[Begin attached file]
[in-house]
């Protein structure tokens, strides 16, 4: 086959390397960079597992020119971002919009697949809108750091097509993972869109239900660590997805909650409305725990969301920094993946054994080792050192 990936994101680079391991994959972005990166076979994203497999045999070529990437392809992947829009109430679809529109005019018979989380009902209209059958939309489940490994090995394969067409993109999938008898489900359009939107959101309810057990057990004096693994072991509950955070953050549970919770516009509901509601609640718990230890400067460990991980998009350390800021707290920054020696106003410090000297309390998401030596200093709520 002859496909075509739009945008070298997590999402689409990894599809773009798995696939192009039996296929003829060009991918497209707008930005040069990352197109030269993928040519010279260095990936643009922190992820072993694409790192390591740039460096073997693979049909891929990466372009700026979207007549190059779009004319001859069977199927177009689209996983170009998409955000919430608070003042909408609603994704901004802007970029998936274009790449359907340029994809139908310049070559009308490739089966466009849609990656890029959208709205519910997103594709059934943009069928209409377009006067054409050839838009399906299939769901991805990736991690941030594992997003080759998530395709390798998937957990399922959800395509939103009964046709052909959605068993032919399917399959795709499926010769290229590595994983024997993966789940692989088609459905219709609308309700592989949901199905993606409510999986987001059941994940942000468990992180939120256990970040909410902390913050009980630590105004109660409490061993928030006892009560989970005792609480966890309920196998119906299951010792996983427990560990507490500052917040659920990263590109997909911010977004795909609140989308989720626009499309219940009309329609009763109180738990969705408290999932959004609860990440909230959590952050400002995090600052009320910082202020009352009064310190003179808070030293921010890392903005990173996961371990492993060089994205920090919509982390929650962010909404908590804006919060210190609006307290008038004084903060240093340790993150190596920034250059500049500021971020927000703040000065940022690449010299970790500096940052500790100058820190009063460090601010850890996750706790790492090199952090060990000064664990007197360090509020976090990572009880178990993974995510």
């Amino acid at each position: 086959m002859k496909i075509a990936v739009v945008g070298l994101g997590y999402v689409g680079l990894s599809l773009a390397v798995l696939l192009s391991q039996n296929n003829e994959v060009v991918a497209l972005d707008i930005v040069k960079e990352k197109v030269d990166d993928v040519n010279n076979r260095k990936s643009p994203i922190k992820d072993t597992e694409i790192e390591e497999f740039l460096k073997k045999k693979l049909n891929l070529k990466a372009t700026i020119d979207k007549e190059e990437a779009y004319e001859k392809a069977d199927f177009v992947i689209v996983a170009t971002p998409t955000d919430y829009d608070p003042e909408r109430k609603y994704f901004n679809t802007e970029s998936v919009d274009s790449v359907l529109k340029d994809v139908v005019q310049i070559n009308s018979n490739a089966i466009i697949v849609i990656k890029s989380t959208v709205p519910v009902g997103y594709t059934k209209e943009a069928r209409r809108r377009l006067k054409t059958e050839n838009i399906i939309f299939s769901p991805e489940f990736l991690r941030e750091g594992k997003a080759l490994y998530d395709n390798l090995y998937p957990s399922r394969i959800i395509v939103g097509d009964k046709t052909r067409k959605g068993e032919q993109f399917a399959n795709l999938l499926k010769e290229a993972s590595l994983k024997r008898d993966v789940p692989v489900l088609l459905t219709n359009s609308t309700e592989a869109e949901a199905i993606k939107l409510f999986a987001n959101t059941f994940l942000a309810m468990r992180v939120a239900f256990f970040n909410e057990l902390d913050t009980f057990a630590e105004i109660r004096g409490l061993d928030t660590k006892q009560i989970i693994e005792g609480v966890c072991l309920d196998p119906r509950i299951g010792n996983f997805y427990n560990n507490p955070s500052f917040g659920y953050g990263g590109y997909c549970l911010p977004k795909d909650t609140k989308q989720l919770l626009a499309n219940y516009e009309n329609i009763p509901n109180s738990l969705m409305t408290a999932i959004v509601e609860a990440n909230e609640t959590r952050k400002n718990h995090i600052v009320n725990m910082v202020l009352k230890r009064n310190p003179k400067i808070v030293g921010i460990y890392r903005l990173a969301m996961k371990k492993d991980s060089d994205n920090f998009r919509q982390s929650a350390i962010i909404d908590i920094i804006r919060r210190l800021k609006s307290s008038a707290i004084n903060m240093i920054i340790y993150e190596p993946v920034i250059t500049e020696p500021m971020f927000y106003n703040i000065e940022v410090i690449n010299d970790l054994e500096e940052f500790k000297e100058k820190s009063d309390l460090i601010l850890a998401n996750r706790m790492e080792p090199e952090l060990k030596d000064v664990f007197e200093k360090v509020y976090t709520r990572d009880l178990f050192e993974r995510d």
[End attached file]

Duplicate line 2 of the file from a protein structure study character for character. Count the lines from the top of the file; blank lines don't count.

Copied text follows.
């Protein structure tokens, strides 16, 4: 086959390397960079597992020119971002919009697949809108750091097509993972869109239900660590997805909650409305725990969301920094993946054994080792050192 990936994101680079391991994959972005990166076979994203497999045999070529990437392809992947829009109430679809529109005019018979989380009902209209059958939309489940490994090995394969067409993109999938008898489900359009939107959101309810057990057990004096693994072991509950955070953050549970919770516009509901509601609640718990230890400067460990991980998009350390800021707290920054020696106003410090000297309390998401030596200093709520 002859496909075509739009945008070298997590999402689409990894599809773009798995696939192009039996296929003829060009991918497209707008930005040069990352197109030269993928040519010279260095990936643009922190992820072993694409790192390591740039460096073997693979049909891929990466372009700026979207007549190059779009004319001859069977199927177009689209996983170009998409955000919430608070003042909408609603994704901004802007970029998936274009790449359907340029994809139908310049070559009308490739089966466009849609990656890029959208709205519910997103594709059934943009069928209409377009006067054409050839838009399906299939769901991805990736991690941030594992997003080759998530395709390798998937957990399922959800395509939103009964046709052909959605068993032919399917399959795709499926010769290229590595994983024997993966789940692989088609459905219709609308309700592989949901199905993606409510999986987001059941994940942000468990992180939120256990970040909410902390913050009980630590105004109660409490061993928030006892009560989970005792609480966890309920196998119906299951010792996983427990560990507490500052917040659920990263590109997909911010977004795909609140989308989720626009499309219940009309329609009763109180738990969705408290999932959004609860990440909230959590952050400002995090600052009320910082202020009352009064310190003179808070030293921010890392903005990173996961371990492993060089994205920090919509982390929650962010909404908590804006919060210190609006307290008038004084903060240093340790993150190596920034250059500049500021971020927000703040000065940022690449010299970790500096940052500790100058820190009063460090601010850890996750706790790492090199952090060990000064664990007197360090509020976090990572009880178990993974995510």